All 32 teams at the 2018 World Cup are looking for that coveted edge against opponents. Meet the "secret weapons." The little added extras that teams have brought to Russia to keep their players as calm as possible, prevent homesickness or to outthink opponents by using mental skills and the latest technology. These are the weird and wonderful, the bonkers and bizarre tactics and tools the various teams have brought to Russia.
Flying mattresses and 'White Nights'
William Blake reduced a human's day to the following: "Think in the morning. Act in the noon. Eat in the evening. Sleep in the night". To slightly bastardize that, a footballer's day is: "Train in the morning. Social Media or hotel-based games in the noon. Eat in the evening. Sleep in the night." And so to the final part of that quartet of humanity: sleep.
Brazil have been receiving sleep tips, via a checklist handed to them when they arrived in Russia for their final preparations. Put together by the Confederação Brasileira de Futebol, it includes things like not napping for too long, or ensuring the right temperature for their bedding.
England have also acted to ensure their team sleep well by having blackout curtains installed at their team base in Repino. It is a time of year the locals call 'White Nights' because there is near 24 hours straight of daylight. Dele Alli has spoken of how he woke at 3 a.m., thinking it was time to get up while others have gone for late-night gym sessions to force sleep. The management have also flown over new mattresses for the players, and put photos of family and pets in their room.
Alongside Blake's ideal model of the human day, he forgot to mention drinking water. Luckily, France have not overlooked this. They are micromanaging the team's drinking water, to ensure it is at the right temperature in relation to how barmy the outside conditions are.
Both Peru and Argentina have made religion a prominent part of their prematch and mid-match routines if the players are looking for divine inspiration. Slap bang in the middle of Peru's changing room, surrounded by red and white, sits a large religious shrine.
Argentina have a more reserved arrangement, housed under a rather sizeable television.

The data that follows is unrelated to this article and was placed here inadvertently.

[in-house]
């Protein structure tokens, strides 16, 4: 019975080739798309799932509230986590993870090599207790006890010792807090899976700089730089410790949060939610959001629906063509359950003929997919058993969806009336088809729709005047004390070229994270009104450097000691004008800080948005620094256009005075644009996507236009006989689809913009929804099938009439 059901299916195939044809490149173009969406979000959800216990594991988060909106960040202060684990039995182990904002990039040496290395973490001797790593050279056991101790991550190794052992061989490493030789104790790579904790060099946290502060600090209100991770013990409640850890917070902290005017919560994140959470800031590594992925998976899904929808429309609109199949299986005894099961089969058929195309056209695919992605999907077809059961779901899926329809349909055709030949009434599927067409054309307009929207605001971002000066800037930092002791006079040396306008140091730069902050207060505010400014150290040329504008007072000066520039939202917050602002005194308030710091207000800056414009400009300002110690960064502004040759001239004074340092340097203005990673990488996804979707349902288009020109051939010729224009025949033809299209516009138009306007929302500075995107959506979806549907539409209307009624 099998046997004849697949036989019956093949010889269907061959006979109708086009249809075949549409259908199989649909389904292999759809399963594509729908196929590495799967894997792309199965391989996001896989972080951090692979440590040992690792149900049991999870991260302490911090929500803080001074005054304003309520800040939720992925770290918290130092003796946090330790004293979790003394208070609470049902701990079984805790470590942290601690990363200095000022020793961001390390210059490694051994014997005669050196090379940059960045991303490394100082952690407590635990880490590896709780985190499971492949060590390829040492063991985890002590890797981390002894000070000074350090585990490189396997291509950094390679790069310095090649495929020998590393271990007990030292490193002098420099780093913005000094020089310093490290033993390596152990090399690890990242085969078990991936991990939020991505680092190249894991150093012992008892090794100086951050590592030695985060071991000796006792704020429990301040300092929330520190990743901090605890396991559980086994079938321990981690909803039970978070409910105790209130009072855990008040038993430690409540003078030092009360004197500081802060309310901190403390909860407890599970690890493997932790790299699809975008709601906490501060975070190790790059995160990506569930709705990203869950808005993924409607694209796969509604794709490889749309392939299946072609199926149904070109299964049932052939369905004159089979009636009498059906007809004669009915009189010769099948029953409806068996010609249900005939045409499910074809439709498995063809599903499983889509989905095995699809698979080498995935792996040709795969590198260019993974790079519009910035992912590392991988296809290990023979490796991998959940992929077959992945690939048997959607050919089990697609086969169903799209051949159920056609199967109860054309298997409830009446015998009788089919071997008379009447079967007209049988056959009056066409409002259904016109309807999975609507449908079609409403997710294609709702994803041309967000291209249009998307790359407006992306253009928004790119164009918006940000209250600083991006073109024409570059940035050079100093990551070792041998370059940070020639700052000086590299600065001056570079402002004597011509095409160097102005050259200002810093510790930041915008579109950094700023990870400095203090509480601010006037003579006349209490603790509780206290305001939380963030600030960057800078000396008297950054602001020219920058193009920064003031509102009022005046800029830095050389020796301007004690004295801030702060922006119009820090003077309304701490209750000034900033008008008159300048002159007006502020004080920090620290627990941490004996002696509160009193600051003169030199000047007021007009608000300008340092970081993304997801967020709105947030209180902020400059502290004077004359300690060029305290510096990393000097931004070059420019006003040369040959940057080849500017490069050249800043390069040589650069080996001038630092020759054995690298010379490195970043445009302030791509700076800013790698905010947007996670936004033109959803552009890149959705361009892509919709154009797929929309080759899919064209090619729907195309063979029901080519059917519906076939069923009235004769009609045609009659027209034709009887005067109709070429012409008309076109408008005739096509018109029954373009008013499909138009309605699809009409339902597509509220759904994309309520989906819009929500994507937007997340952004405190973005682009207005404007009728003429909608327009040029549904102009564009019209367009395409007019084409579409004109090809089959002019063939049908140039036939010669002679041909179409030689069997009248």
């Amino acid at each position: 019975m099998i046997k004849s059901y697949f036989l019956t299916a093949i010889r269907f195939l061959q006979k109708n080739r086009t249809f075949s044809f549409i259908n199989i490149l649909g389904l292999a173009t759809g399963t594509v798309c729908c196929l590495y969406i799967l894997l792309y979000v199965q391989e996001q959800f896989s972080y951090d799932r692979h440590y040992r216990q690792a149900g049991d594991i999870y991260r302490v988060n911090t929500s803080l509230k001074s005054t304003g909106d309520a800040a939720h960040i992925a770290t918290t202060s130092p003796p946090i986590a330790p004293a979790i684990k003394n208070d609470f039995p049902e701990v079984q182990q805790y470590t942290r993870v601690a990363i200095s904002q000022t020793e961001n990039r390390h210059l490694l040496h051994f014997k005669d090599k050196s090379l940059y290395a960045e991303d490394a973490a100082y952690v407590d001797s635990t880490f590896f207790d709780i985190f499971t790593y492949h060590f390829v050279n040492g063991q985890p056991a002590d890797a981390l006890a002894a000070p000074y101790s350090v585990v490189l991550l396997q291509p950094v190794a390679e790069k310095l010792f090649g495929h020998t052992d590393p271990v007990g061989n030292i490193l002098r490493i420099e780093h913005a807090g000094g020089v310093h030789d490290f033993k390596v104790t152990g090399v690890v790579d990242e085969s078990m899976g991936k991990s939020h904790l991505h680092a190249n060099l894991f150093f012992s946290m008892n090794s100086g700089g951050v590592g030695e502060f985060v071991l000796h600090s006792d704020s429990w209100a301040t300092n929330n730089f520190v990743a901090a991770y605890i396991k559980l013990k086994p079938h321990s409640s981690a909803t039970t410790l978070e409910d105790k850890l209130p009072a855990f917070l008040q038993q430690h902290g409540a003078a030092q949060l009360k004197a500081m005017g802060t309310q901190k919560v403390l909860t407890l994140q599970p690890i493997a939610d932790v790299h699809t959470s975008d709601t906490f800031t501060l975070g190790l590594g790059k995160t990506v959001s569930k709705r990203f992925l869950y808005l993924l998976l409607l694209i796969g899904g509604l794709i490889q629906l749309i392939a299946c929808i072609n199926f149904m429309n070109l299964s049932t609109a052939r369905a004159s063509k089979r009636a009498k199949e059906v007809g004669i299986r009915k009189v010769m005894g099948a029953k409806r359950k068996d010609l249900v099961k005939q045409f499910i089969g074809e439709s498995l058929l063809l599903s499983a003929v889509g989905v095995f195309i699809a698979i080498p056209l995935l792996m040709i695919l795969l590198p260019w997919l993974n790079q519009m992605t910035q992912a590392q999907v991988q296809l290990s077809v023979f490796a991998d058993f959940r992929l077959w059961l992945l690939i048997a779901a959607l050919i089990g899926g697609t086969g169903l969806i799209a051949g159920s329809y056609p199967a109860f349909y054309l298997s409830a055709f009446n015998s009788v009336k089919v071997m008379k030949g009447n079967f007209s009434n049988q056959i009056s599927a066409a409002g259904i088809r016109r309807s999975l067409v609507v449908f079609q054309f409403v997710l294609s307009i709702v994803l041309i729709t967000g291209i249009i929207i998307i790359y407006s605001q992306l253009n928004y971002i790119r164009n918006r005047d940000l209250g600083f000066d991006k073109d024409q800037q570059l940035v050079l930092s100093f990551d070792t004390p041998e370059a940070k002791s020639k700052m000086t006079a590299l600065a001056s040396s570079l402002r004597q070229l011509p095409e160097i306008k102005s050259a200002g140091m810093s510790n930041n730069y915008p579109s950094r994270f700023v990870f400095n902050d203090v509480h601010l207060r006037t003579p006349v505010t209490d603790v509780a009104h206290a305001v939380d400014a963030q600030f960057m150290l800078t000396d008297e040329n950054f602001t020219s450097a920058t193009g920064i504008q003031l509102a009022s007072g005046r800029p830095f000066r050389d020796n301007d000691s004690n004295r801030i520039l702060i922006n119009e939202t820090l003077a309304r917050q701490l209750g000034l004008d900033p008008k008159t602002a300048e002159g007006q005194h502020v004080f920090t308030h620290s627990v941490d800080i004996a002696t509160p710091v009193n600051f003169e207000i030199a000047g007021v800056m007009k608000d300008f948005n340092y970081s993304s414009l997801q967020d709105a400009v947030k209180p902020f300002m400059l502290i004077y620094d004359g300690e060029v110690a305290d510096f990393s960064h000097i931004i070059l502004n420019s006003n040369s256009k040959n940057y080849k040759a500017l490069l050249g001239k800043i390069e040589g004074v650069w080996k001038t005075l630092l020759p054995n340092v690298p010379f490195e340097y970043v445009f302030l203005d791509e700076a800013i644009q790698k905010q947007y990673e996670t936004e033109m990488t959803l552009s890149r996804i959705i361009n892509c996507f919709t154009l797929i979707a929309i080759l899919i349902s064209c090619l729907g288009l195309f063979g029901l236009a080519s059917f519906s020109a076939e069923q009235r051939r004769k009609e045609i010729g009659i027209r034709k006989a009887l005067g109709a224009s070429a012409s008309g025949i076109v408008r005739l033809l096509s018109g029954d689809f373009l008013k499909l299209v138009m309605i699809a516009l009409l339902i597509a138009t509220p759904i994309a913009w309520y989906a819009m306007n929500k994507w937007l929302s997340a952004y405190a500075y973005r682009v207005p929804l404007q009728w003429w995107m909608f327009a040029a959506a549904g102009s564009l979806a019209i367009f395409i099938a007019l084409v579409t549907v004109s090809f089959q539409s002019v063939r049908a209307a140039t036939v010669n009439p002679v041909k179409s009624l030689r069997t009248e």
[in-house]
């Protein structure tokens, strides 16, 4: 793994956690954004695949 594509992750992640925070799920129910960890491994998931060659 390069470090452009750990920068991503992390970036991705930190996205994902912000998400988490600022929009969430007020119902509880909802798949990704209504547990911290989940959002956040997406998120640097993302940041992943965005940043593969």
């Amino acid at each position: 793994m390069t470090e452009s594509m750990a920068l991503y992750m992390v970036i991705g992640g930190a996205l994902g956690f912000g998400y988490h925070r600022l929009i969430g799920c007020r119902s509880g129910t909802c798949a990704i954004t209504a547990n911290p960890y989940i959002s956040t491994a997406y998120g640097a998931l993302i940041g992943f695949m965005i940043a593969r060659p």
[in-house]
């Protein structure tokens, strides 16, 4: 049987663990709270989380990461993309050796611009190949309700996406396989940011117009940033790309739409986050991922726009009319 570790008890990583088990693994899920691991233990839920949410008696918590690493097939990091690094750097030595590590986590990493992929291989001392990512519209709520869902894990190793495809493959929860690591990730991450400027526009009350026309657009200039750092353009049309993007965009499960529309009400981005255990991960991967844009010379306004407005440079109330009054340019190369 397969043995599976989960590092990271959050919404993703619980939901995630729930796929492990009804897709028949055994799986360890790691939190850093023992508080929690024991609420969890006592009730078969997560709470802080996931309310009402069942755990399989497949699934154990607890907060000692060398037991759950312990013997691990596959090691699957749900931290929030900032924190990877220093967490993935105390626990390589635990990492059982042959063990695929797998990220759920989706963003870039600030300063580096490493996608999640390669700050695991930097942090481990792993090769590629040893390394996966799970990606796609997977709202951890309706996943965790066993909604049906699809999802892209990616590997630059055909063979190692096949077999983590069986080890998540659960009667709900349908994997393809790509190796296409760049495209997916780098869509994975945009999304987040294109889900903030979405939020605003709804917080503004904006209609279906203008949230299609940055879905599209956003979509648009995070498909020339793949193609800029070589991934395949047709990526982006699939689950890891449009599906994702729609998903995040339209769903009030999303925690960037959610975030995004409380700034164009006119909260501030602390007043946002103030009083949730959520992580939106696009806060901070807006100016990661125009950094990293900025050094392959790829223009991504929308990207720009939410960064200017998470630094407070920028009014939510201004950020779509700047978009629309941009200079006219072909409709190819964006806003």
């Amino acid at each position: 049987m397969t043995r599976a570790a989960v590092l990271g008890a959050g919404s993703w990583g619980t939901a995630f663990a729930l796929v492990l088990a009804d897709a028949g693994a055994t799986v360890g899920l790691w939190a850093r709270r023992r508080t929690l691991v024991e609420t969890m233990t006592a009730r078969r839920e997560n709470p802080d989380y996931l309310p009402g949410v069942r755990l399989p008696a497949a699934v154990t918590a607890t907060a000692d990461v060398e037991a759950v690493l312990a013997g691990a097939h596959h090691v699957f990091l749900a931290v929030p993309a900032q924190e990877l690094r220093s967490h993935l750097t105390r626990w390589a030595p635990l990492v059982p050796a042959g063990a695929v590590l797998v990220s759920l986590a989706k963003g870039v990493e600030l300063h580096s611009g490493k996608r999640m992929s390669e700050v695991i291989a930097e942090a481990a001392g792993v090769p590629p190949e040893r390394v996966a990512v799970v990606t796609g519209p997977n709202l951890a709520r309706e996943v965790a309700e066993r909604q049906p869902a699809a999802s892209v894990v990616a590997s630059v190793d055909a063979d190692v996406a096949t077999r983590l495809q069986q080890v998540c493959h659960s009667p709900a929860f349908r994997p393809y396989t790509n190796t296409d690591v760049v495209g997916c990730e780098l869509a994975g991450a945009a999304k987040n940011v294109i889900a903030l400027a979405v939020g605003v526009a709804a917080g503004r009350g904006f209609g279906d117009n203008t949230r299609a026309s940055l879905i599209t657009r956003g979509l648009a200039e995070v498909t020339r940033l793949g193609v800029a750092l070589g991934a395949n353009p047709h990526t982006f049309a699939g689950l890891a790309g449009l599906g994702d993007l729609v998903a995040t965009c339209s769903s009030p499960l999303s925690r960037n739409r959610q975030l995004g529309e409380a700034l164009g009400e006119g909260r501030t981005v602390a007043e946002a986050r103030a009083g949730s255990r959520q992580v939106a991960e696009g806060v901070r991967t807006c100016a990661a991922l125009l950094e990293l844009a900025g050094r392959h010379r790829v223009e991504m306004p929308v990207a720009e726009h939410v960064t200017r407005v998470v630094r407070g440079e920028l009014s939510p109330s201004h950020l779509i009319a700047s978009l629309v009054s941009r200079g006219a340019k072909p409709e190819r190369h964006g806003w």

But Manuel, a sorcerer, has not flown over to Moscow. He was with the Argentina team for their qualification match against Ecuador but will remain in his town, Gorina, during the World Cup. According to 'El Brujo' Manuel -- who has worked with Estudiantes and Independiete -- most of the teams had sorcerers or 'witch doctors' in the previous World Cup in Brazil, and that was why Argentina fell in the final.
''The Argentina team did not call me, if they had called me, we would have won the World Cup but they did not call me," he said in an interview with Telefe. He also claims to have cured Messi's boots. Judging on his opening game penalty miss, perhaps Messi could do with some help from old 'El Brujo'.
Seek guidance from basketball and Coach K
In the build up to the World Cup, prolific Instagrammer Marcelo posted a picture of the Brazilian team, all smiles, around a communal table as they prepared for their friendly against Russia in Moscow. Noticeably, each player had a copy of "Leading with the Heart: Coach K's successful strategies for basketball, business and life" to read. It was written by American college basketball coach Mike Krzyzewski, focusing on leadership and how to win in a competitive environment.
Unicorns and the calming powers of Love Island
Whether you wanted to or not, you have most likely heard of Love Island. It's one of those reality television shows which pass you by in an instant, but garner huge attention and embody the process of 'switching off' in the evening. It's a huge hit in the England camp to the extent that of the four channels they have brought from home, one is ITV2 solely for the purpose of Love Island. The other three are BBC, ITV and Sky Sports News.